Where was my father? Why hadn’t he seen this? If he’d seen Edda push me, he would have stood up for me. He would have protected me.
He had to, I was all he had left.
Mother was gone, and some days I was certain that Stepmother attempted to get rid of me as well. How did my father allow this to stand? How could he? I am all that remains of Mother.
Did that not matter to him?
Tears poured down and I just let them fall—the warm, salty water glided down my cheeks and dripped off my chin. My head throbbed, and I wondered how I could endure more.
How much worse could it be?
From off in the distance, I heard a rumble, and I ran to my window. There, coming up our long drive was a carriage.
I attempted to smooth my wavy hair and pinned it back as neatly as I could. I grabbed my other dress, relieved that I’d let it air out before, so it smelled of the soft breezes coming off the Black Forest. I slipped it on and tied my laces neatly. I splashed water on my face and ran downstairs. I even pinched my cheeks like I’d seen Galianna and Edda do, and since I didn’t have any lip rouge, I bit my lips, hoping they would look a little redder.
Just as I reached the bottom of the stairs, the butler opened the door. He let in three young gentlemen and one older man, probably my father’s age. All of the men were handsome and dressed in very nice, regal clothing. Father emerged from his study, his suit—at least a decade old—looked tattered and shoddy next to such finely dressed gentlemen.
I sighed as I paused against the stair rail.
They were all so handsome! One even glanced my way for just a moment, and suddenly, I no longer needed the pinching, I was certain my cheeks were red enough without it. I took a few more tentative steps toward them and the one who’d glanced at me winked.
He winked at me!
I felt this tiny flutter in my tummy.
A boy had never winked at me before. A boy had never looked at me before.
When my feet finally hit the floor, I took a few more steps toward them, where Father led them into the parlor. I followed them in, staying to the side, as my father greeted them and shook their hands.
“Good to see you, von Hinleburg,” the older man said.
“You too, Baron,” my father said. “Your boys have grown into strapping young men.”
“That they are,” the Baron replied and patted the one who winked at me on his shoulder.
Father gestured across the room, where Galianna and Edda had been sitting.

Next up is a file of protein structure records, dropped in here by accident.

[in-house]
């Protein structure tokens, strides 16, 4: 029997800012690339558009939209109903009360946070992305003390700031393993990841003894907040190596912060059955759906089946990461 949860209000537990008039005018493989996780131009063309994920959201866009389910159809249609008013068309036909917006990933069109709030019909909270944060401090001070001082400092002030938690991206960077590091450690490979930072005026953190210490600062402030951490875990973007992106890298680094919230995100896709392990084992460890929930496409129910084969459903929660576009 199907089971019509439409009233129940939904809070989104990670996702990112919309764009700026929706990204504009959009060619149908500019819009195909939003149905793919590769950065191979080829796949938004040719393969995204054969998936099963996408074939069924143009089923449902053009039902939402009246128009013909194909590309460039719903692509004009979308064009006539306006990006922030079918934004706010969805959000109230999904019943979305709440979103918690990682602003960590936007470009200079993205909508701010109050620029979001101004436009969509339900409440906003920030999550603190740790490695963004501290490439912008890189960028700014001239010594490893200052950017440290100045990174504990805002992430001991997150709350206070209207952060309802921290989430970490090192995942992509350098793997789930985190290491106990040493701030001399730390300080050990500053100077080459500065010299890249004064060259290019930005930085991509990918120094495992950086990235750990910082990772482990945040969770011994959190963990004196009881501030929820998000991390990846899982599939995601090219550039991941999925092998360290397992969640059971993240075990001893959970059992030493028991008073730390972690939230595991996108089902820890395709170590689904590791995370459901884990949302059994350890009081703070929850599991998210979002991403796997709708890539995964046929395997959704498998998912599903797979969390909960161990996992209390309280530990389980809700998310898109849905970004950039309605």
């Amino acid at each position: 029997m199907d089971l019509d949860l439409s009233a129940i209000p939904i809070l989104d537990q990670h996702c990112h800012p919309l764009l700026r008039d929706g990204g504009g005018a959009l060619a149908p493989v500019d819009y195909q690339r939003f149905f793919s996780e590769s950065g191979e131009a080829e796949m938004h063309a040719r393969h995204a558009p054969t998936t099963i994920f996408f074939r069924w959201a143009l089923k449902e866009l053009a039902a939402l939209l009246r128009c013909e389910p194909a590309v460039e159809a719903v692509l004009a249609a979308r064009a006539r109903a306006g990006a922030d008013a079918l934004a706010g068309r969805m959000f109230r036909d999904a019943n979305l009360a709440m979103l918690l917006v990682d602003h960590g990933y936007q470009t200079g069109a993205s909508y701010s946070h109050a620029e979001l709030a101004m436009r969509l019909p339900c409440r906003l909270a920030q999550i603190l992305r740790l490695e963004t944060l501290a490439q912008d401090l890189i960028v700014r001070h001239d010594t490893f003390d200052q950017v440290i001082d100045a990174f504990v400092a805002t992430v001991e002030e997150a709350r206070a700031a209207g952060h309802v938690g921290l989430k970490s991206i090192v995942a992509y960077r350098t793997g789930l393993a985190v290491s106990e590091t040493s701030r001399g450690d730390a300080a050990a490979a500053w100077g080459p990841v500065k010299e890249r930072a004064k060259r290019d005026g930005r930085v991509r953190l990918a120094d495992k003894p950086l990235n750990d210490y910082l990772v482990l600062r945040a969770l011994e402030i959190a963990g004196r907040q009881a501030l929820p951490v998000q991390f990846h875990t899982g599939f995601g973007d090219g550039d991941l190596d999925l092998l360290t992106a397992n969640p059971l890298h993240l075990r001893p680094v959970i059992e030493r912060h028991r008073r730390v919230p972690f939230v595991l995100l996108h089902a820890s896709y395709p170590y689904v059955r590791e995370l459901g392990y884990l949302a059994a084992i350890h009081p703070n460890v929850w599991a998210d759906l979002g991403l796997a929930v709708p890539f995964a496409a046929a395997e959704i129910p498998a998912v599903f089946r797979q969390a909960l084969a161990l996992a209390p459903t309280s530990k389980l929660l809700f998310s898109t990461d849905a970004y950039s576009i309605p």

“And these are my beautiful daughters I told you about. Miss Galianna Stone and Miss Edda Stone.” He put his hands on both their shoulders, his face positively beaming.
I took another step forward.
Father, you forgot about me…
What about me, Father?
I must have bumped something, because suddenly, all eyes had snapped to me.
My father’s eyes turned cold. “Cinder-girl, go back to the kitchen and tell Lora to bring the tea.”
My stomach roiled, and I thought I might be sick. I am your daughter too, a voice screamed in my head. I couldn’t move. I could barely breathe.
Never once had he ever looked upon me with such pride.
Never once, even when Mother was alive.
Something deep inside me burned with a fury I could not control. I stood straighter and raised my chin. “My name is not Cinder-girl.”
My father blinked. “Go!” he snarled and took two steps toward me. “Do not forget your place…”
The young man who’d winked at me glanced between me and my father, his face stern, but I knew not if it was out of concern or irritation.
“Do not forget yours,” I said then turned to walk out of the room.
Where the bravado came from, I knew not, but it was time I stood up to this—this—torment. With every step, my heart hardened.
He didn’t love me.
He didn’t want me.
Not once had he ever wrapped his arm around me and introduced me to anyone with such a beam in his eye.
The past I’d blamed solely on my stepmother, believing the reason he’d not loved me was because she had been there, because she had influenced him. It seemed crystal clear she had stopped him from being a father to me. But now I knew.
She didn’t influence him.
He just didn’t want me.
And if my father didn’t want me, then I didn’t want him, either.
My name is Ana Dutetre. I will no longer be anyone’s Cinder-girl.
Or a von Hinleburg.